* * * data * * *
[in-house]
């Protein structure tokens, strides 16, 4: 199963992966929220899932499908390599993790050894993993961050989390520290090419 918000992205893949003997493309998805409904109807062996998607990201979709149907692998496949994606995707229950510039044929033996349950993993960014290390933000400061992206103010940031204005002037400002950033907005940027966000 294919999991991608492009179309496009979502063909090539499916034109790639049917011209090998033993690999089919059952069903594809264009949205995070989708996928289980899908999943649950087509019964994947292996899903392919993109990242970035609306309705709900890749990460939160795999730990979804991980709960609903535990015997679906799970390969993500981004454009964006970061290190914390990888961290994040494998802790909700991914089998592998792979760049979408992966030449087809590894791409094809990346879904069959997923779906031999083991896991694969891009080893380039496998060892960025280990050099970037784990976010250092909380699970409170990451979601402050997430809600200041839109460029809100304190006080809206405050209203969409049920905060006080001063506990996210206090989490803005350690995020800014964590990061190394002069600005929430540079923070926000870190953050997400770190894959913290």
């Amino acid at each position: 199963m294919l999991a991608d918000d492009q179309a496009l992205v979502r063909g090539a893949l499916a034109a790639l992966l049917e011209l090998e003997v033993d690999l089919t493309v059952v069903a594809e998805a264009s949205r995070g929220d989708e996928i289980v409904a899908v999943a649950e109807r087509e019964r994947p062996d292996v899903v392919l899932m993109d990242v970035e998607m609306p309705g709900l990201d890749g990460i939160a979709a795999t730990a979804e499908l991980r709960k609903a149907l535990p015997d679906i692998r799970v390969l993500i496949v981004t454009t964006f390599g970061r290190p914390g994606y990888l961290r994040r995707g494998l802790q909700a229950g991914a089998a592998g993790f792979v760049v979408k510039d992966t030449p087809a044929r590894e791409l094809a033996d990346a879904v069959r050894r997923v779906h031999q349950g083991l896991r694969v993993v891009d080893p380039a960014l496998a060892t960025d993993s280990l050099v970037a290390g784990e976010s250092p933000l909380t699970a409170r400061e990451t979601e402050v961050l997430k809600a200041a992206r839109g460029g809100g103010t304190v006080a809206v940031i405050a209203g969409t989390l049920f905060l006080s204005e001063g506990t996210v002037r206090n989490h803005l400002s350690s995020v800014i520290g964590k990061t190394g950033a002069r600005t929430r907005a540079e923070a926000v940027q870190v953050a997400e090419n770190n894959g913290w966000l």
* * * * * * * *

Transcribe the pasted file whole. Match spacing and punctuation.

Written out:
[in-house]
């Protein structure tokens, strides 16, 4: 199963992966929220899932499908390599993790050894993993961050989390520290090419 918000992205893949003997493309998805409904109807062996998607990201979709149907692998496949994606995707229950510039044929033996349950993993960014290390933000400061992206103010940031204005002037400002950033907005940027966000 294919999991991608492009179309496009979502063909090539499916034109790639049917011209090998033993690999089919059952069903594809264009949205995070989708996928289980899908999943649950087509019964994947292996899903392919993109990242970035609306309705709900890749990460939160795999730990979804991980709960609903535990015997679906799970390969993500981004454009964006970061290190914390990888961290994040494998802790909700991914089998592998792979760049979408992966030449087809590894791409094809990346879904069959997923779906031999083991896991694969891009080893380039496998060892960025280990050099970037784990976010250092909380699970409170990451979601402050997430809600200041839109460029809100304190006080809206405050209203969409049920905060006080001063506990996210206090989490803005350690995020800014964590990061190394002069600005929430540079923070926000870190953050997400770190894959913290």
């Amino acid at each position: 199963m294919l999991a991608d918000d492009q179309a496009l992205v979502r063909g090539a893949l499916a034109a790639l992966l049917e011209l090998e003997v033993d690999l089919t493309v059952v069903a594809e998805a264009s949205r995070g929220d989708e996928i289980v409904a899908v999943a649950e109807r087509e019964r994947p062996d292996v899903v392919l899932m993109d990242v970035e998607m609306p309705g709900l990201d890749g990460i939160a979709a795999t730990a979804e499908l991980r709960k609903a149907l535990p015997d679906i692998r799970v390969l993500i496949v981004t454009t964006f390599g970061r290190p914390g994606y990888l961290r994040r995707g494998l802790q909700a229950g991914a089998a592998g993790f792979v760049v979408k510039d992966t030449p087809a044929r590894e791409l094809a033996d990346a879904v069959r050894r997923v779906h031999q349950g083991l896991r694969v993993v891009d080893p380039a960014l496998a060892t960025d993993s280990l050099v970037a290390g784990e976010s250092p933000l909380t699970a409170r400061e990451t979601e402050v961050l997430k809600a200041a992206r839109g460029g809100g103010t304190v006080a809206v940031i405050a209203g969409t989390l049920f905060l006080s204005e001063g506990t996210v002037r206090n989490h803005l400002s350690s995020v800014i520290g964590k990061t190394g950033a002069r600005t929430r907005a540079e923070a926000v940027q870190v953050a997400e090419n770190n894959g913290w966000l």